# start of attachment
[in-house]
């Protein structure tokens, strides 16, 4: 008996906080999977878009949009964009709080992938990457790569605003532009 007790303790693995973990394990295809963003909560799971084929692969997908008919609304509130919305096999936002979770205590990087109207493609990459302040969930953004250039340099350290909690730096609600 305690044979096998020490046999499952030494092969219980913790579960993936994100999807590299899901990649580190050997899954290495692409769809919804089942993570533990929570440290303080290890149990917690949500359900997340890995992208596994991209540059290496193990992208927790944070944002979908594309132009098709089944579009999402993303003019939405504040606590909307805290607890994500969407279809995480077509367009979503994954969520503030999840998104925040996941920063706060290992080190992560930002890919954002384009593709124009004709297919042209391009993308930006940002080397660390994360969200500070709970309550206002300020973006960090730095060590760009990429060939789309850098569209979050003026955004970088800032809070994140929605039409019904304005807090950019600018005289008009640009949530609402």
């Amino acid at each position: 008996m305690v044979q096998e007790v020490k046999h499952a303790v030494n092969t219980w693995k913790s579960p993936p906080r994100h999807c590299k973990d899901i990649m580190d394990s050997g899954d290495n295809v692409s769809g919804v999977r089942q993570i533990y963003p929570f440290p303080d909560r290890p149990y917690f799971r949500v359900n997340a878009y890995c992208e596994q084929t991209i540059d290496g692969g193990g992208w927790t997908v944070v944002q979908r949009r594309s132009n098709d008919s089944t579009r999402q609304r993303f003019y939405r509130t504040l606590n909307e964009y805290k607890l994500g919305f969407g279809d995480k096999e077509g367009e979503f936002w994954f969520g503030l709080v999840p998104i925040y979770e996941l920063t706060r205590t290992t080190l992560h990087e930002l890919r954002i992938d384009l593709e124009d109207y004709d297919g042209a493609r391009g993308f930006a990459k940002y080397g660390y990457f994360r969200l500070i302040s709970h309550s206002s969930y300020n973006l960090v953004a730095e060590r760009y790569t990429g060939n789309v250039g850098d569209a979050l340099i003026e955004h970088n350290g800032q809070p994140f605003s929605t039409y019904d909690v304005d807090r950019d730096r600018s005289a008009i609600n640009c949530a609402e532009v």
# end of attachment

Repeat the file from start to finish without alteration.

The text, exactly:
[in-house]
């Protein structure tokens, strides 16, 4: 008996906080999977878009949009964009709080992938990457790569605003532009 007790303790693995973990394990295809963003909560799971084929692969997908008919609304509130919305096999936002979770205590990087109207493609990459302040969930953004250039340099350290909690730096609600 305690044979096998020490046999499952030494092969219980913790579960993936994100999807590299899901990649580190050997899954290495692409769809919804089942993570533990929570440290303080290890149990917690949500359900997340890995992208596994991209540059290496193990992208927790944070944002979908594309132009098709089944579009999402993303003019939405504040606590909307805290607890994500969407279809995480077509367009979503994954969520503030999840998104925040996941920063706060290992080190992560930002890919954002384009593709124009004709297919042209391009993308930006940002080397660390994360969200500070709970309550206002300020973006960090730095060590760009990429060939789309850098569209979050003026955004970088800032809070994140929605039409019904304005807090950019600018005289008009640009949530609402």
């Amino acid at each position: 008996m305690v044979q096998e007790v020490k046999h499952a303790v030494n092969t219980w693995k913790s579960p993936p906080r994100h999807c590299k973990d899901i990649m580190d394990s050997g899954d290495n295809v692409s769809g919804v999977r089942q993570i533990y963003p929570f440290p303080d909560r290890p149990y917690f799971r949500v359900n997340a878009y890995c992208e596994q084929t991209i540059d290496g692969g193990g992208w927790t997908v944070v944002q979908r949009r594309s132009n098709d008919s089944t579009r999402q609304r993303f003019y939405r509130t504040l606590n909307e964009y805290k607890l994500g919305f969407g279809d995480k096999e077509g367009e979503f936002w994954f969520g503030l709080v999840p998104i925040y979770e996941l920063t706060r205590t290992t080190l992560h990087e930002l890919r954002i992938d384009l593709e124009d109207y004709d297919g042209a493609r391009g993308f930006a990459k940002y080397g660390y990457f994360r969200l500070i302040s709970h309550s206002s969930y300020n973006l960090v953004a730095e060590r760009y790569t990429g060939n789309v250039g850098d569209a979050l340099i003026e955004h970088n350290g800032q809070p994140f605003s929605t039409y019904d909690v304005d807090r950019d730096r600018s005289a008009i609600n640009c949530a609402e532009v």